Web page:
Not likely.

Ortiz Feasts On Adkins

BOSTON—It's small consolation to the American League pitchers who stay up nights wondering how to get David Ortiz out, but the Sox slugger isn't sleeping much these days either thanks to his fitful month-old son, D'Angelo.<br> <br> "He was up all night [Friday]," Ortiz said as he rubbed his forehead and eyes late Saturday night. "I said ‘Oh man, you're gonna screw my career up.'"<br> <br> Not likely.<br>

The sleepy-eyed Ortiz continued his MVP-caliber season Saturday when he hit two homers—including the game-winning solo shot off Jon Adkins in the bottom of the eighth—to lead the Red Sox to a 4-3 win over the White Sox in front of another sellout crowd of 35,012 at Fenway Park.

The two-homer game, Ortiz' second of the season and the 10th of his career, increased his season total to 30 and catapulted him into a tie for the AL lead with teammate Manny Ramirez, who hit a solo homer immediately prior to Ortiz' blast in the fourth.

Since the birth of his son, Ortiz has seven homers and 28 RBI, and he could have further padded those totals over the past two days. A potential three-run homer to right field against the White Sox Friday turned into a sacrifice fly when it died in the wind, and Ortiz' 400-foot blast to the deepest part of centerfield was caught at the wall by Aaron Rowand in the second inning Saturday.

"That was stupid hitting," Ortiz said, tongue planted firmly in cheek. "I should have pulled that [expletive]."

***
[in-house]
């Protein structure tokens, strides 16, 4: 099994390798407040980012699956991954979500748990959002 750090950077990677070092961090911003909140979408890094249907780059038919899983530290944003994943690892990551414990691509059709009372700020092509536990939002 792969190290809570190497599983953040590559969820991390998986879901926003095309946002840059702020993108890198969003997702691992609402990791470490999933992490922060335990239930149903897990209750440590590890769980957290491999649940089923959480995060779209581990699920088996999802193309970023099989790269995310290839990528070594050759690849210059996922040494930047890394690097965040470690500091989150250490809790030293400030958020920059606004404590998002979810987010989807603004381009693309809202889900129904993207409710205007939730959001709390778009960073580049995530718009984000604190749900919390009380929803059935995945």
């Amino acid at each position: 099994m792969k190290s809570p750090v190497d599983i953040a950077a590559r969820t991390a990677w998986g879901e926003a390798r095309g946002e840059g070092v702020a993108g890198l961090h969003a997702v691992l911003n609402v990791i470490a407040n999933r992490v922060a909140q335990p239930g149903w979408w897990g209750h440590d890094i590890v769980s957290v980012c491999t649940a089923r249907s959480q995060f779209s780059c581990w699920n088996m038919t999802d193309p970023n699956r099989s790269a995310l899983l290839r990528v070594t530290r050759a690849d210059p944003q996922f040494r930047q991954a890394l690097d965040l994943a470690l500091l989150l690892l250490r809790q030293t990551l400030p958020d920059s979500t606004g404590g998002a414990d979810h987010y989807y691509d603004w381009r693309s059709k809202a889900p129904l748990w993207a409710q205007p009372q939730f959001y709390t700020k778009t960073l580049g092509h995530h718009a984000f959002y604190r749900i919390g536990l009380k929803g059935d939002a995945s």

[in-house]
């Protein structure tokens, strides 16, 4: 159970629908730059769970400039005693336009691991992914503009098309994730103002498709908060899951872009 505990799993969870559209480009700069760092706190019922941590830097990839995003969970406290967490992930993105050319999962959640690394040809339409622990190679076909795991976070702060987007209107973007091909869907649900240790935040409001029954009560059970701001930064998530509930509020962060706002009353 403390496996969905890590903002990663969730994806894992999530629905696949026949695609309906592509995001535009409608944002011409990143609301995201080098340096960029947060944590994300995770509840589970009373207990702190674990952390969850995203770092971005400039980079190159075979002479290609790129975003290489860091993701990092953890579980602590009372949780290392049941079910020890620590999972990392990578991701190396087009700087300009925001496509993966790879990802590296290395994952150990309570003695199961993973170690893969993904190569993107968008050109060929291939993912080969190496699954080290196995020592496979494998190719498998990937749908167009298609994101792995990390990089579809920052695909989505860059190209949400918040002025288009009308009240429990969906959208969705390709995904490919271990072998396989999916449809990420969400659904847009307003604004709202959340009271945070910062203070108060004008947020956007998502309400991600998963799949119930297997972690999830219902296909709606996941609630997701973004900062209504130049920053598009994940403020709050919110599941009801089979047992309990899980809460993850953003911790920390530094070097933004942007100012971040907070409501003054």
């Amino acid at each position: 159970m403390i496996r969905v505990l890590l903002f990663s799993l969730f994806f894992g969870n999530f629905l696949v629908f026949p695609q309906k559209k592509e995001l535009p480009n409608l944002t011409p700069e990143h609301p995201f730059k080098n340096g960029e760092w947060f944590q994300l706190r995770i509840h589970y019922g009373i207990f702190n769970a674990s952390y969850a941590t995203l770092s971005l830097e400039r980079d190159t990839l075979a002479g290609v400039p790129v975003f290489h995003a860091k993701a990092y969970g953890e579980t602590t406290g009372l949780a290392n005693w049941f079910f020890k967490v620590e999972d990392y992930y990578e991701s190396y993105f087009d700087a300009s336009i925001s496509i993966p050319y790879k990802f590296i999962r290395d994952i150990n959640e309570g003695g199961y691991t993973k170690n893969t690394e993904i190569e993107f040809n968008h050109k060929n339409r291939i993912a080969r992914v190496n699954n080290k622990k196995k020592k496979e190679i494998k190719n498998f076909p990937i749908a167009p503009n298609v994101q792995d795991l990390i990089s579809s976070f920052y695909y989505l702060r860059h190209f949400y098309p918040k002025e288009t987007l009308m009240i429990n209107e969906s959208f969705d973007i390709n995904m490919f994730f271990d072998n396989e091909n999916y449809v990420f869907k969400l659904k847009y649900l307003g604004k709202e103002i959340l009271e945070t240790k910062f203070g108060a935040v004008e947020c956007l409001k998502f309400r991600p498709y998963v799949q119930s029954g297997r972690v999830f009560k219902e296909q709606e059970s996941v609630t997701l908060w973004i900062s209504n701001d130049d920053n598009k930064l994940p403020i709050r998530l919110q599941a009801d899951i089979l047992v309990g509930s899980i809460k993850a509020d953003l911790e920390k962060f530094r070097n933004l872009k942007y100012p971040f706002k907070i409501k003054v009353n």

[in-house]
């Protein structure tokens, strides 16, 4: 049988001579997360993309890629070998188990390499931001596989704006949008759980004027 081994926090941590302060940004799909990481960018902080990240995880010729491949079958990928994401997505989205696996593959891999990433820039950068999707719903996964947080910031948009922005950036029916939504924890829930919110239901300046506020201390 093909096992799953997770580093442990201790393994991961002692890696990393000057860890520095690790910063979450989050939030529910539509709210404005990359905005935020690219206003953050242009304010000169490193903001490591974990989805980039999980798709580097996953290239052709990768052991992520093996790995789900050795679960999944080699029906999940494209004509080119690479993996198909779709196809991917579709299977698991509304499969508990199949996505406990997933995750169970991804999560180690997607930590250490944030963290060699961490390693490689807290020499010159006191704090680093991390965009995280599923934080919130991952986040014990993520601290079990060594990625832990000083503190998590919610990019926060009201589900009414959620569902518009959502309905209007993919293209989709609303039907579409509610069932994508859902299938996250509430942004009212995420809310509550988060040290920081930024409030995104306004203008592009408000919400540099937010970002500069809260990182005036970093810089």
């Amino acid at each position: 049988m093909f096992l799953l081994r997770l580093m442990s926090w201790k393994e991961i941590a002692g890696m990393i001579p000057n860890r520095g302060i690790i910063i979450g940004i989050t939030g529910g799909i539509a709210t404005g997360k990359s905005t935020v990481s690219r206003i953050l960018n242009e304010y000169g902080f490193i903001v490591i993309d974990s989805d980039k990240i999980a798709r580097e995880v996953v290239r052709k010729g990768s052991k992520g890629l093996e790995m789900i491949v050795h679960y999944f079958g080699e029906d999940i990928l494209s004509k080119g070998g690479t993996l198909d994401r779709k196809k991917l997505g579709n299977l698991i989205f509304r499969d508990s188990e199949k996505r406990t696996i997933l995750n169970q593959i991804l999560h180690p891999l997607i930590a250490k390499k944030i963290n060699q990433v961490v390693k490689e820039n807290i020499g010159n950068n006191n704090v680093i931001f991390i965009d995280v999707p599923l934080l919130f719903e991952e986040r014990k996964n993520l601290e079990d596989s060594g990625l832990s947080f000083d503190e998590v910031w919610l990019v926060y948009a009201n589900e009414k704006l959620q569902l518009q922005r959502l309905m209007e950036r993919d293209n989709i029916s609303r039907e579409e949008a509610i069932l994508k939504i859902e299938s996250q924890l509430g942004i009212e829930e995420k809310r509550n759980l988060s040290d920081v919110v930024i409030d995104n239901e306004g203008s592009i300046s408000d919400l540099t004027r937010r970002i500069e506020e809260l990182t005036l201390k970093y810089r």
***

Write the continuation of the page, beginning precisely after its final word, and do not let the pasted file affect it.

Earlier in the evening, it seemed as if Curt Schilling would be the player delivering a profane self-evaluation. Fresh off a miserable performance against the Devil Rays in the opener of the homestand Monday (he allowed six runs and 10 hits over five innings in a 6-2 loss) and in the midst of an extended slump (he entered Saturday 1-2 with a 6.49 ERA in his last four starts), Schilling allowed back-to-back solo homers by Timo Perez and Carlos Lee in the first inning.

But Schilling settled down and lasted eight innings to earn his 14th win of the season. After allowing three hits in the first inning, Schilling allowed just five baserunners—two hits, two walks and a hit batsman—over his final seven innings.

"With this offense, I am not ever going to have a ‘here we go again' [feeling] when I'm out there," Schilling said. "These guys swing the bats, and arguably the two most valuable players in this league hitting three and four for us come up huge tonight. Keep this team close and I have said it again all year long: Through five or six innings, they get a second, third time [up], they get comfortable, they put good swings on the ball."

Keith Foulke issued a leadoff walk to Jose Valentin in the ninth but set down the next three batters to notch his 19th save and keep the Red Sox (64-51) a game ahead of the Rangers (63-52) in the race for the AL wild card.

"It's good to get a win," Terry Francona said. "It's nice to close out a game like that."

For Ortiz, it would be almost as nice to get a good night's sleep. "He kept me up until 4:30 [Friday]," Ortiz said as he walked out of the interview room. "We've got to do something about that."

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